So its good to keep kosher. I just can not say that is really giving anything up. But get this folks, I have decided this past shabbas that I am going to go one step further and be a vegitarian. I admit it is not on the Jewish calling card per se, but I finally realize through some reading of other vegitarians that it is a higher way of ethics and I have also deemed it to be the only way that you can truly not eat the blood of another animal. So thats it from here out. But that said, I will continue eating fish, eggs and milk products.July 25, 2011 2:24 am at 2:24 am #790160
basket of radishes. go figure. you want to be a vegetarian! lol
But seriously, I commend and support your decision because my husband and I basically hold this way. He is more strict about it, than I. He only eats chicken and only on shabbos or yom tov.
I was a vegetarian for over 7 years, and at times a vegan and macro biotic nut. I was happy when I started eating fish again though. It helped me mentally and emotionally.July 25, 2011 3:38 am at 3:38 am #790161WolfishMusingsParticipant
What have I given up to be frum?
Nothing I could not have lived without and certainly nothing of the value that I gained from leading a frum lifestyle.
The WolfJuly 25, 2011 4:00 am at 4:00 am #790162mommamia22Participant
Feeling pretty. I was told for years that I have such amazing hair; hairdressers could not believe I cover it with a wig. No matter how beautiful or expensive a wig is, it just does not compare with being able to walk around with your own hair uncovered. Tznius also makes me feel like I just can’t let loose. I always have to be aware of how I sit, walk, talk, etc.July 25, 2011 9:46 am at 9:46 am #790163Tzvi HirshMember
A seculasr Jew once asked a religious person “what would be the very last thing you would give up about Judaism if you had to” (G-d forgive).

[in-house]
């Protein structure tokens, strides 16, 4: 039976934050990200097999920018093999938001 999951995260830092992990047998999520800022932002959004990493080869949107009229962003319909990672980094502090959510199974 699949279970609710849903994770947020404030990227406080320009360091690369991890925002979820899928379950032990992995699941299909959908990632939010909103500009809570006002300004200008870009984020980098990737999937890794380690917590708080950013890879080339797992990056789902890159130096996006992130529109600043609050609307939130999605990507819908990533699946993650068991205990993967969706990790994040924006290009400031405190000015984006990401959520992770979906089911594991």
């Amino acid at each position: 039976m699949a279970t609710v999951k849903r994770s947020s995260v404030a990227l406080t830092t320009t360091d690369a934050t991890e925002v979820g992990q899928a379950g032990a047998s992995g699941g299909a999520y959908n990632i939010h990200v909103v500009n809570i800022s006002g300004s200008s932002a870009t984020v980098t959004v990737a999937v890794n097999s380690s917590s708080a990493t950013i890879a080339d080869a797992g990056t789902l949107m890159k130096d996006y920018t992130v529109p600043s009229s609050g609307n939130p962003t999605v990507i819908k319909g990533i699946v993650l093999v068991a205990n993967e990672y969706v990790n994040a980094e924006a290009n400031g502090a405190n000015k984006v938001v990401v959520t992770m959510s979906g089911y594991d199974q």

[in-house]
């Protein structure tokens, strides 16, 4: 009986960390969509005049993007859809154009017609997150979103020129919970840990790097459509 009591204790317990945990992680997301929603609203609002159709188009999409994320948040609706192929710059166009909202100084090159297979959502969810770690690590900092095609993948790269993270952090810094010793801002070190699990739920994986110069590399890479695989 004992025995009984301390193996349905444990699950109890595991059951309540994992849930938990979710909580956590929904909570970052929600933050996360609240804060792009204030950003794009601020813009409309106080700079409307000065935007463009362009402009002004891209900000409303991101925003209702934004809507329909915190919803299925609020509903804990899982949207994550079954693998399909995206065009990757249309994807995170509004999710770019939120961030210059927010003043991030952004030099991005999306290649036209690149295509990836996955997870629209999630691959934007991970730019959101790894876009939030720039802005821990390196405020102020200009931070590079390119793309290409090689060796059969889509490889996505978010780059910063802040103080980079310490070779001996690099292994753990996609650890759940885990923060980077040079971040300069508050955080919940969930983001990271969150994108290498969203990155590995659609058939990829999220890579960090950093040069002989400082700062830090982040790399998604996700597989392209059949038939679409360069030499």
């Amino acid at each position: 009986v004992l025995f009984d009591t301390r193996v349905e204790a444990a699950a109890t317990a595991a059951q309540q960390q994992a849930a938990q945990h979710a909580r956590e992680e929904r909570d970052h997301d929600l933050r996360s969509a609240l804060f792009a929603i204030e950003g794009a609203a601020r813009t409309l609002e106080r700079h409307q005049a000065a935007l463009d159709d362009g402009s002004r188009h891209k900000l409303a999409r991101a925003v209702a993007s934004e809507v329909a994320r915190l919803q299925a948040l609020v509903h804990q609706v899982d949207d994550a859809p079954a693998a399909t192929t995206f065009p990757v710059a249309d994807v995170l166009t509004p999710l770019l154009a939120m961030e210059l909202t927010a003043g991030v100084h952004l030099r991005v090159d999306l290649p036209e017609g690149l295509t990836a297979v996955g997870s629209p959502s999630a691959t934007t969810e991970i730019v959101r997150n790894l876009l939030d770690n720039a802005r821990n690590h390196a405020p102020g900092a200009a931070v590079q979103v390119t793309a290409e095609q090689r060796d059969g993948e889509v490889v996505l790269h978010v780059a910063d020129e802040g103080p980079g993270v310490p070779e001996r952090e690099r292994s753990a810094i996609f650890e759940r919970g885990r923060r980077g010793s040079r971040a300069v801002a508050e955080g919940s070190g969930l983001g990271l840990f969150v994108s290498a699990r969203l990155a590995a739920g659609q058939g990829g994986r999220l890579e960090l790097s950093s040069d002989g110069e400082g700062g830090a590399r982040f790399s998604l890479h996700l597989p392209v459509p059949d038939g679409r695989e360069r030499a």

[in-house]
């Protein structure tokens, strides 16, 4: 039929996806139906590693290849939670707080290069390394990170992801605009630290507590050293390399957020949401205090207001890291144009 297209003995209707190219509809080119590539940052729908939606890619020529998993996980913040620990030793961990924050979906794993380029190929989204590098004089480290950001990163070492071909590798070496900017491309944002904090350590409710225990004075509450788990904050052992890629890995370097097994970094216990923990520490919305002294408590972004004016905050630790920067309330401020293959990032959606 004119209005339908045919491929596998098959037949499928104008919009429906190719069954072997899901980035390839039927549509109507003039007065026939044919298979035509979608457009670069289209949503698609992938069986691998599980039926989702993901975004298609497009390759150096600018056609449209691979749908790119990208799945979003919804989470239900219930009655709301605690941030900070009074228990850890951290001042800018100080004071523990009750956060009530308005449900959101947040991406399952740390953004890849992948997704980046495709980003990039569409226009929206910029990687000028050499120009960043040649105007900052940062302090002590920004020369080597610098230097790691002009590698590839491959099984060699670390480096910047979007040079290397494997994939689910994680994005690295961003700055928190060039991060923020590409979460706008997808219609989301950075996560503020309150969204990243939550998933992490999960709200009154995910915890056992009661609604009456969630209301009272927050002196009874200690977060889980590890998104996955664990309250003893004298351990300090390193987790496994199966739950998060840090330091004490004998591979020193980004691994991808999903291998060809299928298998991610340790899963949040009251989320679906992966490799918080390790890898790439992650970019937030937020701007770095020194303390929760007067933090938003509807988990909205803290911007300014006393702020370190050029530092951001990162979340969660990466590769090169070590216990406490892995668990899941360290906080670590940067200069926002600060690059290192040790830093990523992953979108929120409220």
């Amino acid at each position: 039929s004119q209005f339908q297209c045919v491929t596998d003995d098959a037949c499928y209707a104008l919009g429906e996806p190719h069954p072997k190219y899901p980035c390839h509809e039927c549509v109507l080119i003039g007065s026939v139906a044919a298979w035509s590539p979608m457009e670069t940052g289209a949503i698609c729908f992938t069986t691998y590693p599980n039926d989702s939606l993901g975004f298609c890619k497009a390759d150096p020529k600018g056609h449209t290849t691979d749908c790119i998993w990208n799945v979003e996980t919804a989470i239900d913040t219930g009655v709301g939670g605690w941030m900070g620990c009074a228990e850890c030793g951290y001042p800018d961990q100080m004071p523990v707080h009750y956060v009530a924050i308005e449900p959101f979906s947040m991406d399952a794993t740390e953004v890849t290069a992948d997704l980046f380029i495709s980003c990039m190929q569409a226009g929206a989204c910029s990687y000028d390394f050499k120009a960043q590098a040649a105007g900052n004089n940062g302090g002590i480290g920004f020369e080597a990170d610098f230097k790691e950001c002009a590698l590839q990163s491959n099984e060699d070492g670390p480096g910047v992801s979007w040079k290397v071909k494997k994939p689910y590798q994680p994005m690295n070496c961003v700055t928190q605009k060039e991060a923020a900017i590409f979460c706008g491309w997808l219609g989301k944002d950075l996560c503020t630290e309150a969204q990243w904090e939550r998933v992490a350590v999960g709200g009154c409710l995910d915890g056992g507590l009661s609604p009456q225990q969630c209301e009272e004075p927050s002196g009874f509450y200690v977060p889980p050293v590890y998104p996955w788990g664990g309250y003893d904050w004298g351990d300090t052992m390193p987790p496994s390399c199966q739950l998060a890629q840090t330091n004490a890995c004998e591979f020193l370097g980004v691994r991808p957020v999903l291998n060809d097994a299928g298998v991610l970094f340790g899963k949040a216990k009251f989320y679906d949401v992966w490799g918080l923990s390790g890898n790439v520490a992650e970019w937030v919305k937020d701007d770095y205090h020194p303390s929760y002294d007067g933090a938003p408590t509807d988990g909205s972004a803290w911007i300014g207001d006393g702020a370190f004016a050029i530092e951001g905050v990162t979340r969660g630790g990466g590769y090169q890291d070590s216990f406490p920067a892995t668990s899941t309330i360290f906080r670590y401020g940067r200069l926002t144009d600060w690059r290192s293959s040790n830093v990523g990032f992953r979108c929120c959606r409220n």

The person answered without thinking twice: Shabbos. The secular Jew was shocked to hear this and when asked why he was so shocked answered: Shabbos is the first reason why I don’t think I can be religious. To make a long story short- that person started to become religious after hearing the answer to their question.July 25, 2011 11:42 am at 11:42 am #790164
I find myself agreeing with you often.
It wasn’t that long ago when I expressed my views on learning in kollel and the only one who agreed with me was Joseph.
And what’s this business of not riding in the front seat?
I disagree. If these are the hanhagos of her community, she is obligated to follow them altz al tifrosh. Its not on any one person to determine whether to accept or reject the hanhagos of their community.
I am a spiritual extremist by choice.
In a healthy framework, I don’t think there is such a thing as spiritual extremism. “Ultra-orthodoxy” is only in relation to the other streams of Judaism. But 300 years ago there were only two types of Jews, frum and secular. The frum Jews of yesteryear were not “ultra-orthodox”, they were frum. Yet by today’s standards they would be called Chareidi. You are not more frum than them and considering yeridos hadoros, probably less.
Feeling alone is only a result of being depressed. Speak to your husband/Rov about ways you might be able to get sipuk in ways that are acceptable to your communities Rov. Maybe there are things that you can do in the privacy of your home. Two of my Rebbeim’s (s’?) wives from Yeshivah created art- one painted and the other made crafts- in the privacy of their homes, for their private use.